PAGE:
A vicious fifteen-year-old "droog" is the central character of this 1963 classic, whose stark terror was captured in Stanley Kubrick's magnificent film of the same title. In Anthony Burgess's nightmare vision of the future, where criminals take over after dark, the story is told by the central character, Alex, who talks in a brutal invented slang that brilliantly renders his and his friends' social pathology. A Clockwork Orange is a frightening fable about good and evil, and the meaning of human freedom. When the state undertakes to reform Alex—to "redeem" him—the novel asks, "At what cost?" This edition includes the controversial last chapter not published in the first edition and Burgess's introduction "A Clockwork Orange Resucked."
I absolutely fell in love with this book! It was lent to me by a good friend with a fair warning: “Don’t get thrown off by the language”. That’s what I want to warn you about too. I was actually on the verge of putting this book down after only the first chapter because of all the slang – it is just so hard to understand. It’s not your usual slang…its some sort of mix of old century Shakespearean language with words that you’ve never even heard of before…I know it sounds weird, but it is SO worth it! Believe it or not, by the end of the novel, I felt like I knew a whole new language!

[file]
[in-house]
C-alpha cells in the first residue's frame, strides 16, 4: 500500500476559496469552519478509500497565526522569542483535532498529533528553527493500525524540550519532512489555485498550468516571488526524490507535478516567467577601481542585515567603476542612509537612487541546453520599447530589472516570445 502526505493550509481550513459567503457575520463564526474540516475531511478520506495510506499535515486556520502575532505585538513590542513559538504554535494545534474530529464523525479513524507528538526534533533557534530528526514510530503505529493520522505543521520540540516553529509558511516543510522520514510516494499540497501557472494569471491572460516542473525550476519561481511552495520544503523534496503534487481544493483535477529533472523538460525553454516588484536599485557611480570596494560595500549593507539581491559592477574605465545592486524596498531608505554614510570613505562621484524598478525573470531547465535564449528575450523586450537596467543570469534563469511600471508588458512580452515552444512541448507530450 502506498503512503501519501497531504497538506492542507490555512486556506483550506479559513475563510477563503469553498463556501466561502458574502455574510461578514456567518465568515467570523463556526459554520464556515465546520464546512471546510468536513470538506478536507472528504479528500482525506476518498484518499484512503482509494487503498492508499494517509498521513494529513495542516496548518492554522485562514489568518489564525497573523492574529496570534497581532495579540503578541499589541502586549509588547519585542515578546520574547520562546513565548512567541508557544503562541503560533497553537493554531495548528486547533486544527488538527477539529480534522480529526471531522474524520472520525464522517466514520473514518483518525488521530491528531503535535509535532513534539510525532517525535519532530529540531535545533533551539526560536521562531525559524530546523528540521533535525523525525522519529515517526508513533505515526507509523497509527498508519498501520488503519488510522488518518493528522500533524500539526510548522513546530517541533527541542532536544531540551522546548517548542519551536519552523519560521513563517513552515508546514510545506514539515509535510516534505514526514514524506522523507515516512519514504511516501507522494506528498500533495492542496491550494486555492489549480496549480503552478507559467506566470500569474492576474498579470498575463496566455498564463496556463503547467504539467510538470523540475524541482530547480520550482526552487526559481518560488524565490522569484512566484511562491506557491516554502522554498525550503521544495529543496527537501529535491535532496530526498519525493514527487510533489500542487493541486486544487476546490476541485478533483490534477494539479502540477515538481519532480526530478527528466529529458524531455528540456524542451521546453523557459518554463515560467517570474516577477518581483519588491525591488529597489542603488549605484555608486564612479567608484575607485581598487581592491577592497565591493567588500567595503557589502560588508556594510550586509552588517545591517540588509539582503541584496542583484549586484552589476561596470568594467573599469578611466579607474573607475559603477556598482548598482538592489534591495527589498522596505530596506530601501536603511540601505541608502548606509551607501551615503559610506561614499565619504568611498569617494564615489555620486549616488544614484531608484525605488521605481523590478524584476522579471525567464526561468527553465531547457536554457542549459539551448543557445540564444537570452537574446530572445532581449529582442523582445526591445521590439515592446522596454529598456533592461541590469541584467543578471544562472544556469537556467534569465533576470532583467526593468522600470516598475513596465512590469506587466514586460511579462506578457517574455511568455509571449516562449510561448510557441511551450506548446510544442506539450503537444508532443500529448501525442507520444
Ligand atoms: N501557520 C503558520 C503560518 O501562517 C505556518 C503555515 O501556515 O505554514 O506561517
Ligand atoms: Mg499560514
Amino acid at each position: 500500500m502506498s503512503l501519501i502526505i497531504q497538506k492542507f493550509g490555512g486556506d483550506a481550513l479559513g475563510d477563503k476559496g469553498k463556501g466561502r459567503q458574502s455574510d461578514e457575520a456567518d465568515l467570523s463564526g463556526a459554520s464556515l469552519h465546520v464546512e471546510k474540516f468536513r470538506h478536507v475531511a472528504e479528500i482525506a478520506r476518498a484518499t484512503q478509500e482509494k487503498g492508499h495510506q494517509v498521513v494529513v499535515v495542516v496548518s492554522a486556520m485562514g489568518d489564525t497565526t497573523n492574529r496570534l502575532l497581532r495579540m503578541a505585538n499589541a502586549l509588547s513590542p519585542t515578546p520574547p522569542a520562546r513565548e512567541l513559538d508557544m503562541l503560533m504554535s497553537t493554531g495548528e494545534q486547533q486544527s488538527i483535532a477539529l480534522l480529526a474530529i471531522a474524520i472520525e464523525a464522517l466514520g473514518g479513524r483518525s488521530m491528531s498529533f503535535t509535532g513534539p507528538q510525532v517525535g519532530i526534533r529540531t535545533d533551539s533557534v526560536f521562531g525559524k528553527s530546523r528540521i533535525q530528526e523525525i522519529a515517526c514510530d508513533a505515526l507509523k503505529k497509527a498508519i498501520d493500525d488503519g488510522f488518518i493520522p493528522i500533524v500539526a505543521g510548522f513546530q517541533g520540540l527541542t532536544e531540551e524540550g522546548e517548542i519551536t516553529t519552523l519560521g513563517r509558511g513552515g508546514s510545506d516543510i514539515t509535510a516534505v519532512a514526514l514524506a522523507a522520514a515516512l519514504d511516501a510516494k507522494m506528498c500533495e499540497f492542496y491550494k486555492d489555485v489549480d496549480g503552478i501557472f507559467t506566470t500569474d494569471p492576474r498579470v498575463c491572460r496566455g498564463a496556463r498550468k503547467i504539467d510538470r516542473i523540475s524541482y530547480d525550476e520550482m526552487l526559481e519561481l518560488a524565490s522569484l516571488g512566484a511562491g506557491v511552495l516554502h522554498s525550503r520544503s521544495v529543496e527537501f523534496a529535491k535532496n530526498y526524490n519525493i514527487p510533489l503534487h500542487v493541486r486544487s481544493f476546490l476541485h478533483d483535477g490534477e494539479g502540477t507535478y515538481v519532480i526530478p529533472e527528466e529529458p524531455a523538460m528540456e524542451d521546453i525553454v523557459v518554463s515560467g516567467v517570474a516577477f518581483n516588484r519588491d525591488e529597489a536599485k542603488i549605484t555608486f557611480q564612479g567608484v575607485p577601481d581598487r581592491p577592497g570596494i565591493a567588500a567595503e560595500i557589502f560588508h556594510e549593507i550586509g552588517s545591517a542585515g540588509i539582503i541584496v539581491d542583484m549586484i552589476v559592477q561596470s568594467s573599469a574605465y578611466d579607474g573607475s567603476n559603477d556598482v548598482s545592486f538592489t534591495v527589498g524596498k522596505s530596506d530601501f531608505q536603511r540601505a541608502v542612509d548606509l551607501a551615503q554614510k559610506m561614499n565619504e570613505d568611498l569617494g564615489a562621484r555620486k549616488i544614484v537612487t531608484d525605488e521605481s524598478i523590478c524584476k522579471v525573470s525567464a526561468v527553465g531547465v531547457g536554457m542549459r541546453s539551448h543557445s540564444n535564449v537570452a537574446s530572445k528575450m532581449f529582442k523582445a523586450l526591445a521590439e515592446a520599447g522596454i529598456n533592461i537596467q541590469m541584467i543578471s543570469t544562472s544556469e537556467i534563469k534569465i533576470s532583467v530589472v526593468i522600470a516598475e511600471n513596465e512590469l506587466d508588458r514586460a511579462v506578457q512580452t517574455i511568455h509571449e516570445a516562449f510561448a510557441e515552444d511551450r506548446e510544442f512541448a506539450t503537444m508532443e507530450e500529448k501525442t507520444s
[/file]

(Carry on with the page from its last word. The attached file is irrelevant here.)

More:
A Clockwork Orange is based around this idea: imagine an orange in front of you. It looks beautiful; you can bet that it’s juicy and delicious on the inside. But when you go to eat it, you find out that it’s just a clock – a mechanical machine that does the same thing as all other clockwork machines. Disappointing, right?
In this novel, this premise is exactly what the government is using to try to train prisoners to never be bad again. They mess with the prisoners’ minds so that when they are released from jail, they might look normal on the outside, but inside, they’re all the same. No free will – Machines.
This book deals with God, free will, good vs. evil, and the way society changes with every generation. Even though it was first published in 1962. I think its message is even more pertinent to today’s teenagers. Read it! Let me know what you think!
4 ½ out of 5 stars (took off a little for the language)